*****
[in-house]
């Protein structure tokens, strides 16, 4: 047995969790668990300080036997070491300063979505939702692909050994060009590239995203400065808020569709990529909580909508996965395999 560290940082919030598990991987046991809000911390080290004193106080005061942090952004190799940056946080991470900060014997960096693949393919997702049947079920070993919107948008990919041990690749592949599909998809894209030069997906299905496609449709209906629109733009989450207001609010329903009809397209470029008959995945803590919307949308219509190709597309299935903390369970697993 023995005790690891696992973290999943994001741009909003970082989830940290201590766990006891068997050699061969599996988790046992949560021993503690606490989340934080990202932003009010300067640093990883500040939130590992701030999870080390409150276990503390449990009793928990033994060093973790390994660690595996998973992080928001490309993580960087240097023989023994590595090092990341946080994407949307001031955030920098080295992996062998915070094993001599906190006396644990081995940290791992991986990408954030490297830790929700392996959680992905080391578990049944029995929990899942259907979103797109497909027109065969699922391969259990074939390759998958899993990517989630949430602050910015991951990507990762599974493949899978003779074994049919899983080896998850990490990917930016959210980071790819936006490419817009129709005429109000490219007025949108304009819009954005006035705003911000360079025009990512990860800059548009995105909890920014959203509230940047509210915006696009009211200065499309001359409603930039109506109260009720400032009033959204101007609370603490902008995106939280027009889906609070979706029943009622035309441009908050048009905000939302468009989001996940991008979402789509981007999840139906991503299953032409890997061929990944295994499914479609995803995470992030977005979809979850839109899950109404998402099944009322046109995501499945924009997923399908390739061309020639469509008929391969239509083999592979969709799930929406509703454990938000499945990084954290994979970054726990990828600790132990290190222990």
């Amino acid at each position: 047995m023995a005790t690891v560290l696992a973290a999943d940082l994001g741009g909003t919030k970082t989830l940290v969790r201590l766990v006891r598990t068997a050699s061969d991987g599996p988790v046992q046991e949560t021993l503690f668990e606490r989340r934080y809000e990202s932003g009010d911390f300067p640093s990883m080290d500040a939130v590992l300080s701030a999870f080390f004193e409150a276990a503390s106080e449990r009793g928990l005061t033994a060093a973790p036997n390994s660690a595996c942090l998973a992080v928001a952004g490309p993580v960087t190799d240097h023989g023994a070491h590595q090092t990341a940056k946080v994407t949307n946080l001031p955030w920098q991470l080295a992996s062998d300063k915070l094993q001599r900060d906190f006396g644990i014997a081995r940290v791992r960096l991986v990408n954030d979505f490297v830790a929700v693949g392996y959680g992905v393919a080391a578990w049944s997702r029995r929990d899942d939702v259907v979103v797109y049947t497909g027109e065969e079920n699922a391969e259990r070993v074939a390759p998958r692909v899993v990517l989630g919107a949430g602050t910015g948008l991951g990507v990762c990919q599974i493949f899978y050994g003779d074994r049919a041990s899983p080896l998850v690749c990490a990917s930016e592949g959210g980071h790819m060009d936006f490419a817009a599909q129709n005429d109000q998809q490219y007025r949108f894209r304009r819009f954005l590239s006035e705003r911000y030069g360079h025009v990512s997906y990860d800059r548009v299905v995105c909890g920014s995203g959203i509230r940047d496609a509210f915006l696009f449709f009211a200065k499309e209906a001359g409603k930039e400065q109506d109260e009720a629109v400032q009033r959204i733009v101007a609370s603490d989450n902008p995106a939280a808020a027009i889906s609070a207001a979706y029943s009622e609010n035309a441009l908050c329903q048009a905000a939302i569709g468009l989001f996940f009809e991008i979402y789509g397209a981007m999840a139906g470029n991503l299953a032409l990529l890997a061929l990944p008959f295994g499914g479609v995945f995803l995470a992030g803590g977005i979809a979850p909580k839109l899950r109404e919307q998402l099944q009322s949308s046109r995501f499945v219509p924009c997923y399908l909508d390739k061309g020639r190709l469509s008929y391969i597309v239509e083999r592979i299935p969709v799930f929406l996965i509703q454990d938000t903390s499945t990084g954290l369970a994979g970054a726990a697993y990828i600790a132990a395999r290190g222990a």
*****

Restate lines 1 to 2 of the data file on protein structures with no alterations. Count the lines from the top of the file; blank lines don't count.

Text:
[in-house]
């Protein structure tokens, strides 16, 4: 047995969790668990300080036997070491300063979505939702692909050994060009590239995203400065808020569709990529909580909508996965395999 560290940082919030598990991987046991809000911390080290004193106080005061942090952004190799940056946080991470900060014997960096693949393919997702049947079920070993919107948008990919041990690749592949599909998809894209030069997906299905496609449709209906629109733009989450207001609010329903009809397209470029008959995945803590919307949308219509190709597309299935903390369970697993 023995005790690891696992973290999943994001741009909003970082989830940290201590766990006891068997050699061969599996988790046992949560021993503690606490989340934080990202932003009010300067640093990883500040939130590992701030999870080390409150276990503390449990009793928990033994060093973790390994660690595996998973992080928001490309993580960087240097023989023994590595090092990341946080994407949307001031955030920098080295992996062998915070094993001599906190006396644990081995940290791992991986990408954030490297830790929700392996959680992905080391578990049944029995929990899942259907979103797109497909027109065969699922391969259990074939390759998958899993990517989630949430602050910015991951990507990762599974493949899978003779074994049919899983080896998850990490990917930016959210980071790819936006490419817009129709005429109000490219007025949108304009819009954005006035705003911000360079025009990512990860800059548009995105909890920014959203509230940047509210915006696009009211200065499309001359409603930039109506109260009720400032009033959204101007609370603490902008995106939280027009889906609070979706029943009622035309441009908050048009905000939302468009989001996940991008979402789509981007999840139906991503299953032409890997061929990944295994499914479609995803995470992030977005979809979850839109899950109404998402099944009322046109995501499945924009997923399908390739061309020639469509008929391969239509083999592979969709799930929406509703454990938000499945990084954290994979970054726990990828600790132990290190222990």